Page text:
Well, how about an Oceania Cheese Mousse Tart inspired by a northern Swedish traditional tart, featuring seafood poached in Thai leaves and coconut cream, pickled onions, caviar and a dill and Dijon aïoli? How about a pork fillet escabeche served with mushroom arancini and a creamy harissa sauce dusted with Moroccan dukkah?

From their very first monthly pop-up, [email protected], their menu was indeed so totally and utterly different that no self-respecting foodie in town could resist.

These amazing little microgreens add colour and zest to any savoury dish and are grown in special tunnels in the Magoebaskloof mountains. (Photo: Supplied)

An elegant glass-walled restaurant with beautiful artworks and a massive fireplace, Pause is the culinary heart of Graceland Eco Retreat, a remote and gorgeous off-the-grid spot overlooking the expanse of the Kudu River Valley. Their small herd of giraffe (Elvis, Priscilla, Memphis, Tennessee, Lisa Marie and Nashville) hangs out around the edges of the restaurant, lending the place a deliciously East African air, never mind providing endless Instagram moments.

“We feature a fusion of flavours, aromas and impressions with strong influences from Scandinavia, Asia and the Mediterranean,” says Anders, who is originally Swedish, grew up in a foodie home, has a doctorate in medical science, and has travelled to more than 50 countries, tasting his way around the world.

Prior to the pandemic, we attracted many foreign guests – the good news is they’re coming back – and we wanted to give them something international and yet completely African.”

Local, seasonal, organic, sustainable, that’s the ethos of [email protected] “Our aim is to eventually grow all our own herbs and vegetables,” says Douglas, the gardener in the house, “and since Graceland is an off-the-grid eco retreat, we also recycle, compost and avoid unnecessary packaging.”

The Spirit of Limpopo

Mandarin gin. (Photo: Supplied)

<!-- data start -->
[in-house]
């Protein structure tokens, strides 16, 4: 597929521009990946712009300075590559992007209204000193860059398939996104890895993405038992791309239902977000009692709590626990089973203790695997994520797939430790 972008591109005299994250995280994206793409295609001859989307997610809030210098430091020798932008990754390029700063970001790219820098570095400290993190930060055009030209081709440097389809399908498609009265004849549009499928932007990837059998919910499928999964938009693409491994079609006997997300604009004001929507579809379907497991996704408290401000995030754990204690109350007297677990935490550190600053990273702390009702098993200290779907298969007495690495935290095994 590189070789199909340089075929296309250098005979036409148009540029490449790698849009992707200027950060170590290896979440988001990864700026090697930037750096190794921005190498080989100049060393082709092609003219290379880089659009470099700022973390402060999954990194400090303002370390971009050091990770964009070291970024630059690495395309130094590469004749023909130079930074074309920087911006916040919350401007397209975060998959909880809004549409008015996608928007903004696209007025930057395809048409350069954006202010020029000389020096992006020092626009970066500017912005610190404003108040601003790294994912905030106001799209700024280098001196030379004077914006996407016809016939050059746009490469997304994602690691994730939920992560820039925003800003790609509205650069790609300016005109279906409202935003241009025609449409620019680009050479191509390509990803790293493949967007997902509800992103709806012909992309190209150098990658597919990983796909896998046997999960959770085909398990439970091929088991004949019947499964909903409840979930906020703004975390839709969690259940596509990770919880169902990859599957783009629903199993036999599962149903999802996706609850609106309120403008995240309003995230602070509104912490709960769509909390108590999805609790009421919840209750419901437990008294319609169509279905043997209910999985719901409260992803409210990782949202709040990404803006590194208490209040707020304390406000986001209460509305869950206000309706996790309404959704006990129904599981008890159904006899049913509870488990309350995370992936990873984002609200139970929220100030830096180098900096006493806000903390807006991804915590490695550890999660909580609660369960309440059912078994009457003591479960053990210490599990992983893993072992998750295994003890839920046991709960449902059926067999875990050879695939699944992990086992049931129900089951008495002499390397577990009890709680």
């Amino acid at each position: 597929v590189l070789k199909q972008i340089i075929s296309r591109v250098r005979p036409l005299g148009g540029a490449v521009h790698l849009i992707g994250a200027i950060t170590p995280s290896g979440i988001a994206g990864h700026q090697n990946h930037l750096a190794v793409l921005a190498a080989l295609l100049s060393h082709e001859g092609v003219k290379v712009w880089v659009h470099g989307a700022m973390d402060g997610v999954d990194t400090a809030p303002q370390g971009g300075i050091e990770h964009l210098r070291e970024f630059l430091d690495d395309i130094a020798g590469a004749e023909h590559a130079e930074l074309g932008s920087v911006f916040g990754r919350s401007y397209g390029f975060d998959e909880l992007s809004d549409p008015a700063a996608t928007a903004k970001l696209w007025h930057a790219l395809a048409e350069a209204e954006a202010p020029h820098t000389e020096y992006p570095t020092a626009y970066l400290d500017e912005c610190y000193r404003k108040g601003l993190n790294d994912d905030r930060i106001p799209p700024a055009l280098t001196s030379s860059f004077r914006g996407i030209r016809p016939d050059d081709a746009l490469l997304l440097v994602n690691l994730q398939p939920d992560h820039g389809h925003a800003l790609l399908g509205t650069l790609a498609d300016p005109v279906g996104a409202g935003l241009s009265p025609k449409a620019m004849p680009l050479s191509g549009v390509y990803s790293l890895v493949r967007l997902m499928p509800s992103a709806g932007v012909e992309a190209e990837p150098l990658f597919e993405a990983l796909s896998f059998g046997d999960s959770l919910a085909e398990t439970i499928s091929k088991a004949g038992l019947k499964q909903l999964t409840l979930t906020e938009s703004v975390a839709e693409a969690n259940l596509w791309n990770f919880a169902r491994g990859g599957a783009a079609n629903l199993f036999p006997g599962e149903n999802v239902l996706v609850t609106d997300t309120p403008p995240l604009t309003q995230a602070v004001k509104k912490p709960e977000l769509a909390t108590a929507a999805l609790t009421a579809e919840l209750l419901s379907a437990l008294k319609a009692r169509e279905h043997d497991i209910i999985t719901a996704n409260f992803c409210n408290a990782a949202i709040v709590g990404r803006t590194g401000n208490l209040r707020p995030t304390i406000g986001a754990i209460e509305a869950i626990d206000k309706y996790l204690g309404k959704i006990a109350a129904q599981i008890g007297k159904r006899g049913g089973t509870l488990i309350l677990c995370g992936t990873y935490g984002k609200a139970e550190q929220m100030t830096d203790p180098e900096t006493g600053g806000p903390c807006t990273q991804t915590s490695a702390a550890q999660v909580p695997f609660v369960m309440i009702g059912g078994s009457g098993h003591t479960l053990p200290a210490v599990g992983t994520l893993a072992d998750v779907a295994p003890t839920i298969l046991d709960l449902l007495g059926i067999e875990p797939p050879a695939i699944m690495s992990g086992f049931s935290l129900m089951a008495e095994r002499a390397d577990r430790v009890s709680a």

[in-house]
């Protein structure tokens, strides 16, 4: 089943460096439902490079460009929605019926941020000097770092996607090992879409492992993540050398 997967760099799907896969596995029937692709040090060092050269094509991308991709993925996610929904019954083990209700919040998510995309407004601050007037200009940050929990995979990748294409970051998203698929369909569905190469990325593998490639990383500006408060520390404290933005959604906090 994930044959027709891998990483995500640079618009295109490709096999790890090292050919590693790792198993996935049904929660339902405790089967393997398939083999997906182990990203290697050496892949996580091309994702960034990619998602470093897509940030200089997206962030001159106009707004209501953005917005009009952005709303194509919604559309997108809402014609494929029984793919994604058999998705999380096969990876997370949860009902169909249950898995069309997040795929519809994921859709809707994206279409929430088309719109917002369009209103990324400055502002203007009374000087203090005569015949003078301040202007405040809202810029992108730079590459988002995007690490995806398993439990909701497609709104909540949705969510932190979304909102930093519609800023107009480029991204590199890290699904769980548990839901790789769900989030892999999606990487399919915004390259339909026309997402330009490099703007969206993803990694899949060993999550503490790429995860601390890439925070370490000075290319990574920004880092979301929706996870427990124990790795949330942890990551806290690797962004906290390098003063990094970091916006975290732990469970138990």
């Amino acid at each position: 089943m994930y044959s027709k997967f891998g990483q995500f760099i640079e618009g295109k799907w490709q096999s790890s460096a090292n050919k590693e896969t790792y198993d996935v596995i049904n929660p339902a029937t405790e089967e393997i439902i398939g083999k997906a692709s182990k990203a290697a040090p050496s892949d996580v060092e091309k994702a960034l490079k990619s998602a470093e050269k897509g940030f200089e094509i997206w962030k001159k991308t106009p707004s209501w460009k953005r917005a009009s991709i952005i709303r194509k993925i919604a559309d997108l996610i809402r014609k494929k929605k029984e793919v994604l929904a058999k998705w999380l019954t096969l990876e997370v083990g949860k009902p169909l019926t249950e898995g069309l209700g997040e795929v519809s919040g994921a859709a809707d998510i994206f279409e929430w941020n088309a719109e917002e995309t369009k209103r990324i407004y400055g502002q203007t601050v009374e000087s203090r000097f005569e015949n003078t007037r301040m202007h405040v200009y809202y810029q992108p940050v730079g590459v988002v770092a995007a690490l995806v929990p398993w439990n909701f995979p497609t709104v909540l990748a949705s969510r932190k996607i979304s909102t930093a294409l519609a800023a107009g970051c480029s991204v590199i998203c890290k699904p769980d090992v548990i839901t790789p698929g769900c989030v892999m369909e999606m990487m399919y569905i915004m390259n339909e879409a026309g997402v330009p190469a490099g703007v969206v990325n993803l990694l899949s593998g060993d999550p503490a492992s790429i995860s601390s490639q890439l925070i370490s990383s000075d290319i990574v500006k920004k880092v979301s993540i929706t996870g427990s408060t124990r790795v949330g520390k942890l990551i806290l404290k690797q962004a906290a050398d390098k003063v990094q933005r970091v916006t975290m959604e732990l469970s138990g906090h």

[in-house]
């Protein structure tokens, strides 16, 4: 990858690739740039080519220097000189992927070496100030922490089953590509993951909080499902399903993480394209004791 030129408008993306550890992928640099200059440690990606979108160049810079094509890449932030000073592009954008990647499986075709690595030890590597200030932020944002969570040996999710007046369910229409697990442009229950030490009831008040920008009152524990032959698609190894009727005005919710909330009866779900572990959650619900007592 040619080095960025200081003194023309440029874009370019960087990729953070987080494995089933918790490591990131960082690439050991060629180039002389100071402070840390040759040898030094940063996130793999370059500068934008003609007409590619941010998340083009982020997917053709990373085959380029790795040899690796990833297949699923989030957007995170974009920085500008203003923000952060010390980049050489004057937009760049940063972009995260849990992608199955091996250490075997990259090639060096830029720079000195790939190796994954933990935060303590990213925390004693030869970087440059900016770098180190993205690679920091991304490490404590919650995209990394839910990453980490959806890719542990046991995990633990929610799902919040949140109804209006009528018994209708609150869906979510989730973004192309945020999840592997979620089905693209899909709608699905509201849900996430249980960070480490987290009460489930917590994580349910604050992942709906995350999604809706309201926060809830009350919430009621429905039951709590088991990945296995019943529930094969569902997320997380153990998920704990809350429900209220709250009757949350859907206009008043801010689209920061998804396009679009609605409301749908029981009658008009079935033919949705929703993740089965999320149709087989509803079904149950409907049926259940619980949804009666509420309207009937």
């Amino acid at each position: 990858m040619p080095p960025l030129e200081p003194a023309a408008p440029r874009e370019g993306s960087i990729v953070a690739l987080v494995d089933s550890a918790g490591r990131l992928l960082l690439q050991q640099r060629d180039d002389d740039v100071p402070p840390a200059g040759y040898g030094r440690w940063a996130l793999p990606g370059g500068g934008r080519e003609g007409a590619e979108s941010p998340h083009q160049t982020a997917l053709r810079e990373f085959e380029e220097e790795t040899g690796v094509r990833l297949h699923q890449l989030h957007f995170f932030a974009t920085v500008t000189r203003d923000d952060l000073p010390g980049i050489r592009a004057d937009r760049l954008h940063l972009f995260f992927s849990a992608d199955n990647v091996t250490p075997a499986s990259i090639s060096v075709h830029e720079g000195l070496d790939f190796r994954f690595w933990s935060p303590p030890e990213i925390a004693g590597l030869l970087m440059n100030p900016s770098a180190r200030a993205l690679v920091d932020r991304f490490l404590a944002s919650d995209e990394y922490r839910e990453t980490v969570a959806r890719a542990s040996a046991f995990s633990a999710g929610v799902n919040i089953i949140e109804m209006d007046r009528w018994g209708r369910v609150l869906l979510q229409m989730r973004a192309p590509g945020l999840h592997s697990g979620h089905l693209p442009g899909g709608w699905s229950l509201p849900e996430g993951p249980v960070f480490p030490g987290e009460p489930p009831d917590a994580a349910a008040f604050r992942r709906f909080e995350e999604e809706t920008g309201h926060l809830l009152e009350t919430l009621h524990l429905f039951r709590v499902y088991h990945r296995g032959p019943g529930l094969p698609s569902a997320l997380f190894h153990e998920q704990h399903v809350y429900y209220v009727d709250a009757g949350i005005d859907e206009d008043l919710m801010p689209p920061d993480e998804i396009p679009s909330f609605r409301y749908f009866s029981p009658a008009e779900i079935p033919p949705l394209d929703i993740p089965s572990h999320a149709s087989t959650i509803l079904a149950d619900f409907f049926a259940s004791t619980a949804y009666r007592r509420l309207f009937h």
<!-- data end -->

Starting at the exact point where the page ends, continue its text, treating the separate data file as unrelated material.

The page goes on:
The gin revolution started in the south, at the bottom of the mountain, and even though it’s not strictly Magoebaskloof, who cares once you’ve fallen in Gin Love?

Like most independent gin distilleries, The Old Packhouse Distillery is run by rogues, rebels, artists, farmers, poets and vroue van staal, and yes of course they’re my friends and their gin is out of this world.

There’s delicious alchemy at The Old Packhouse, which is literally an old farm packhouse that’s been beautifully renovated into a distillery with tasting rooms, tables and an art gallery.

“Our Blueberry Gin is our flagship”, says founder Mark Dando. “We use 100g of locally produced blueberries in each bottle and it’s four times distilled for smoothness and purity”. My favourite however, is their Moringa, distilled with the “miracle tree”, famed for its immune boosting qualities, and my second best, the Pink Moringa. Then, the Crystal which is a classic London dry followed by the Dragon Fruit which is an unbearably sexy colour, never mind springy and zingy.

Did I mention they also do Mandarin and Valencia? And that they’ve started doing rum, brandy and tequila under The Spirit of Limpopo label. Google for yourself how many awards they’ve won.  

A taste of Magoebaskloof

Cheese platter at Mina’s food market. (Photo: Supplied)

Pendulous and plump avocados, juicy blueberries, tangy kiwi fruit, free range meat, chicken and eggs, homemade biscuits, organic goat’s cheese… one of the loveliest places on the mountain to get delicious local artisanal produce is at Stella’s Farm Deli which is on the outskirts of Haenertsburg village. They also sell freshly baked goodies, cappuccino and wine; yes, they have wine!